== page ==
Credit unions are correct in being upset. The initial January 28 summary estimate appears to have “low-balled” the industry into accepting NCUA’s analysis only to be followed within a very short period with better data that they claimed demonstrated the losses will be double that first estimate. NCUA had guaranteed all of the deposits in the corporate. There is no safety and soundness reason not to release data. In not releasing its analysis, NCUA is exhibiting the same behavior for which it criticized the Corporates in its conservatorship statements to the press.
Credit unions, as both shareholders and the ultimate insurers in this situation, should receive the following information:
- The full external audits that were underway and nearing completion when the conservatorships took place. This information is a vital, third party benchmark for all.
- The complete cusip numbers for all the securities in both institutions. Publicly releasing this data is becoming standard practice by all corporates and provides the essential transparency users should have available to conduct their own due diligence. This level of disclosure is standard practice today, for example in the mutual fund industry.
- The full correspondence and terms on which the two CEO’s were hired. They are now employees of a government managed firm. Credit unions as owners need to know whether the new CEO’s have at-will or a specific term employment, the goals or expected performance standards, any criteria for bonus, and to whom they report their business plans. The CEO’s were brought in as change agents-what is it they were asked to do?
- Leading credit unions need to be brought into the conservatorship process in an explicit and meaningful way. They need to have access to relevant information, expertise and management’s intention to provide counsel and guidance for these new CEO’s. The new CEO’s have a very difficult job, not just in making investment decisions, but in restoring market confidence. As was demonstrated in CapCorps and in more recent Agency actions, significant errors of judgment leading to irreversible decisions seem to occur more easily in the early period of a change of administration.
- The PIMCO analysis should be released.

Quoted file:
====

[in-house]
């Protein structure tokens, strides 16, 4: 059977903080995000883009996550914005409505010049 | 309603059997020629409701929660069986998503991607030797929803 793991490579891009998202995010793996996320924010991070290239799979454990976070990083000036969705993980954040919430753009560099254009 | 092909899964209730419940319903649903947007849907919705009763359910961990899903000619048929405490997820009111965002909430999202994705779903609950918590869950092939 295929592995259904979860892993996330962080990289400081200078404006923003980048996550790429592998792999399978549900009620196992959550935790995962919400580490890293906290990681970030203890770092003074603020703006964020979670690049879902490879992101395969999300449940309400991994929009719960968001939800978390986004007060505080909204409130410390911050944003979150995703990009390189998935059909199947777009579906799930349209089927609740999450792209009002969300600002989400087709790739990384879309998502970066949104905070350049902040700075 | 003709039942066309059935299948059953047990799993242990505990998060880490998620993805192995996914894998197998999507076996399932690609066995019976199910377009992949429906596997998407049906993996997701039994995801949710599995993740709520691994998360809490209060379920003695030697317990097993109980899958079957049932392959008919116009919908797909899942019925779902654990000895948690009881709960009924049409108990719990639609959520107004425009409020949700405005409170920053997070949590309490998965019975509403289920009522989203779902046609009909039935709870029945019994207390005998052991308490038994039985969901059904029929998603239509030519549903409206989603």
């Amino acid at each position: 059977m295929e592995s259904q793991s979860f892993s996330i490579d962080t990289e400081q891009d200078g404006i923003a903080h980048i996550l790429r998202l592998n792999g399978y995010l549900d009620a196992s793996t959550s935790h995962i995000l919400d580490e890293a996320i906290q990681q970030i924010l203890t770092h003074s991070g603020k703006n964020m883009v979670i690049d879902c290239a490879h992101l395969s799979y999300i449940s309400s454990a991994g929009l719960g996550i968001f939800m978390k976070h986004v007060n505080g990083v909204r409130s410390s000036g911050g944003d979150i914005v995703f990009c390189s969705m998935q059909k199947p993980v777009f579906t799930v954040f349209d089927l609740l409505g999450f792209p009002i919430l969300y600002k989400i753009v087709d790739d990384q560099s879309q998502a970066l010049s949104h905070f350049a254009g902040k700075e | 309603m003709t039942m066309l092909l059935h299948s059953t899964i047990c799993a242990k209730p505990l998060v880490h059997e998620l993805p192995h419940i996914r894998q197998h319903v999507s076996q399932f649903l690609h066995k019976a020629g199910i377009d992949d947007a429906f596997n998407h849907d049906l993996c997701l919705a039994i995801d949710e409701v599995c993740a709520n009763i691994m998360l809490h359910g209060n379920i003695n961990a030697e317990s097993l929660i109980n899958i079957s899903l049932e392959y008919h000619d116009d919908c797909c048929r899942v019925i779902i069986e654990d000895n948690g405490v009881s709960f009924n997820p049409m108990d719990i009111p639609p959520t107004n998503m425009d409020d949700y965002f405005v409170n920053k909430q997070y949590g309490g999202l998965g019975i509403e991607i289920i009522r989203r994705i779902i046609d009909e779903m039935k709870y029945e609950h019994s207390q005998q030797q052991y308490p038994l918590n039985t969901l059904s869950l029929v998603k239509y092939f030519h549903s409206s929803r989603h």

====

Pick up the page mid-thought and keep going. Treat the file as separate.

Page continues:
- Any posting of “estimated losses” should be delayed until the audits and further data is available to validate this analysis. By imposing a write-down using a point estimate based on highly improbable future outcomes, will only lead to further uncertainty and potentially needless loss.
- The monthly financial statements of US Central and WesCorp with full analysis and disclosures must continue to be published and the persons responsible for their preparation, be available to the press and members of the corporates for full discussion.
In both the NCUSIF and corporates, credit unions are not merely members or customers. They are the owners of the NCUSIF; they have the right to withdraw their 1% deposit. They have purchased at risk shares which is part of the capital in the two corporates. As cooperative owners, they have rights to information and to due process that the shareholder of any organization would have.
By acting in a unilateral manner without presenting their superior information to the Directors for comment and action, NCUA has failed to protect the interests of all shareholders and more importantly, the well being of credit union members. Credit unions were designed for their members and in their institutional structure, to be a “sanctuary from the market.” The cooperative, countercyclical capability is critical in times of extraordinary market stress and uncertainty. By continuing to lend, they have maintained and enhanced member confidence and trust.
Contrary to this cooperative role, NCUA has chosen to impose an immediate write-off in an amount of approximately the 1% share insurance deposit and additionally, for members of U S Central and WesCorp, the membership capital shares. Even though none of these losses has been incurred, NCUA has elected to charge credit unions in full now for these future projections.
Using this kind of modeling and future loss estimates which they have disclosed to neither the institutions or the credit unions being sent the bill, every corporate and every credit union becomes vulnerable to similar arbitrary NCUA decisions and actions. Such a process is not only contrary to standard due process; it violates a person’s sense of fairness and reasonable behavior.
These decisions by NCUA have created uncertainty, fear, and confusion by the very organization entrusted with maintaining system confidence. At a time when credit unions were emphatically demonstrating their countercyclical role, especially in record mortgage refinancings, the NCUA board has dragged the industry into the center of the nation’s financial turmoil. There were alternative methods and solutions available. These actions show a serious failure of judgment not to mention, common sense.